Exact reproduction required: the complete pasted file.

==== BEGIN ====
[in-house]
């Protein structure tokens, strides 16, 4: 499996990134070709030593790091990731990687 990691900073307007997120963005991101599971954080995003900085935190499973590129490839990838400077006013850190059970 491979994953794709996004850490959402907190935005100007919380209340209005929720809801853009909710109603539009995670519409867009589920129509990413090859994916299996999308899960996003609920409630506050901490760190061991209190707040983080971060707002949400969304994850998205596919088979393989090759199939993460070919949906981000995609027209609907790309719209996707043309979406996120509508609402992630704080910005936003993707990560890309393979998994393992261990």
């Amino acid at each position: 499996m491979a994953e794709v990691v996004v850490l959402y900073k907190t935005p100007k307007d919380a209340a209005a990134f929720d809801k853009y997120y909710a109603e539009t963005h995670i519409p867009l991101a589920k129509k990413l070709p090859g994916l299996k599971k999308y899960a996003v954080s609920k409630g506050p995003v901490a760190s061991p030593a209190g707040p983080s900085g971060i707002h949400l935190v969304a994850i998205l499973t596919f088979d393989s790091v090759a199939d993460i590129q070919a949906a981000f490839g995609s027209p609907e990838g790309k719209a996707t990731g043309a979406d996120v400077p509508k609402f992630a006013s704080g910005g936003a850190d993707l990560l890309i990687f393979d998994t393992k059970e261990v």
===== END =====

[in-house]
């Protein structure tokens, strides 16, 4: 499996990134070709030593790091990731990687 990691900073307007997120963005991101599971954080995003900085935190499973590129490839990838400077006013850190059970 491979994953794709996004850490959402907190935005100007919380209340209005929720809801853009909710109603539009995670519409867009589920129509990413090859994916299996999308899960996003609920409630506050901490760190061991209190707040983080971060707002949400969304994850998205596919088979393989090759199939993460070919949906981000995609027209609907790309719209996707043309979406996120509508609402992630704080910005936003993707990560890309393979998994393992261990």
């Amino acid at each position: 499996m491979a994953e794709v990691v996004v850490l959402y900073k907190t935005p100007k307007d919380a209340a209005a990134f929720d809801k853009y997120y909710a109603e539009t963005h995670i519409p867009l991101a589920k129509k990413l070709p090859g994916l299996k599971k999308y899960a996003v954080s609920k409630g506050p995003v901490a760190s061991p030593a209190g707040p983080s900085g971060i707002h949400l935190v969304a994850i998205l499973t596919f088979d393989s790091v090759a199939d993460i590129q070919a949906a981000f490839g995609s027209p609907e990838g790309k719209a996707t990731g043309a979406d996120v400077p509508k609402f992630a006013s704080g910005g936003a850190d993707l990560l890309i990687f393979d998994t393992k059970e261990v």